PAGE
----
What can you do now to scratch both of these itches at once? Go here and support T: An MBTA Musical before December 31!  If you already voted, please tell a friend to do the same.  It really will make a difference. 

I know -- Oh God, the endless self-promotion! -- but if you aren't convinced that this is a noble cause, lend me two minutes to appeal to a greater good.  Believe it or not, something in this blog is not (only) about me. 

Boston, for those of you not familiar, has a tough theatre scene to break into as a writer (or actor, or director, but let me "write what I know").  While there are programs in place to support local writers, the path from being "supported" to being produced is murky at best.  In fact, a vast majority of the "new work" being produced in Boston is either a) work by local writers who are in truth already established or b) work that, while ostensibly "new," has already generated a buzz in another city, often New York.  There are notable exceptions to this rule (a quick shout-out here to Boston Playwrights Theatre and Club Oberon, as well as to the small / fringe companies trying to cultivate new work, including ImprovBoston).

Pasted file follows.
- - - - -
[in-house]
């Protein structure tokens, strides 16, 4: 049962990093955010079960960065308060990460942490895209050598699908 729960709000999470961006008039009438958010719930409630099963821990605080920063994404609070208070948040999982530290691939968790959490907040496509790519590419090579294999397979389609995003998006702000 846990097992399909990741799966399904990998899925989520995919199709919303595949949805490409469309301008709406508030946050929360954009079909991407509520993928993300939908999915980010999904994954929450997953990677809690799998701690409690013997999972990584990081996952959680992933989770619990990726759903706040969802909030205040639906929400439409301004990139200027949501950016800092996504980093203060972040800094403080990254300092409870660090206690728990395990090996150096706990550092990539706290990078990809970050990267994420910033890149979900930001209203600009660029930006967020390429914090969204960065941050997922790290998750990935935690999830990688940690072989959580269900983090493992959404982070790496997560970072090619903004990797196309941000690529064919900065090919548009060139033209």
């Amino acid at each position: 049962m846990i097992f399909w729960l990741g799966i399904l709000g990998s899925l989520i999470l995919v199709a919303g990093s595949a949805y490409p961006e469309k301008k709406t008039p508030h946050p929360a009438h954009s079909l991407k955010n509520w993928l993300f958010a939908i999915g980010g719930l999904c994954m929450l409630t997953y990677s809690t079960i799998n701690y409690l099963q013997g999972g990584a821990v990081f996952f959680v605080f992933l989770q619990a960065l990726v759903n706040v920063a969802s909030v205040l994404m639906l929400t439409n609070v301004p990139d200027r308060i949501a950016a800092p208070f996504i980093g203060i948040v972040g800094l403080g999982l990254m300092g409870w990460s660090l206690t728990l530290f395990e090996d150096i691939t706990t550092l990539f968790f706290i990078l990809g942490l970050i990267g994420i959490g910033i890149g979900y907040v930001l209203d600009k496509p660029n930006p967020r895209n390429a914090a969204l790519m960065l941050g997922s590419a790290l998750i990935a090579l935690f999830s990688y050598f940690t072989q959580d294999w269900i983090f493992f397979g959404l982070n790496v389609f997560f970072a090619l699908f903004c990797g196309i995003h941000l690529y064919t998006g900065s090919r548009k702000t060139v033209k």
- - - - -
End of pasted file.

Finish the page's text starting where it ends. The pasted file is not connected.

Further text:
But back to the point -- yes, a true new work produced in Boston by Boston artists is a rare thing indeed. 

Further consider:

How many plays, books, songs, paintings, sculptures, movies etc can you name that you thought about ever again after seeing / reading / viewing them?  Sadly, we can walk away from most art more or less unchanged.  Factor in the incredible number of creations that never made it to an audience in the first place, and we as artists are failing at a disturbingly high rate.  Established theatres can't entirely be blamed for relying on those rare pieces proven to work. 

But back to T: An MBTA Musical

Here, we have something truly unusual.  We have an original work by unestablished local artists (writers, director, choreographer, actors), produced in Boston in an 85-seat, not-for-profit space.  Audiences responded to the point of talking about it after they left the theater.  On a personal note, given the odds of success on any given project, I may not ever be part of something this successful again.  And it is one-hundred percent good for the Boston theatre scene for this show to thrive.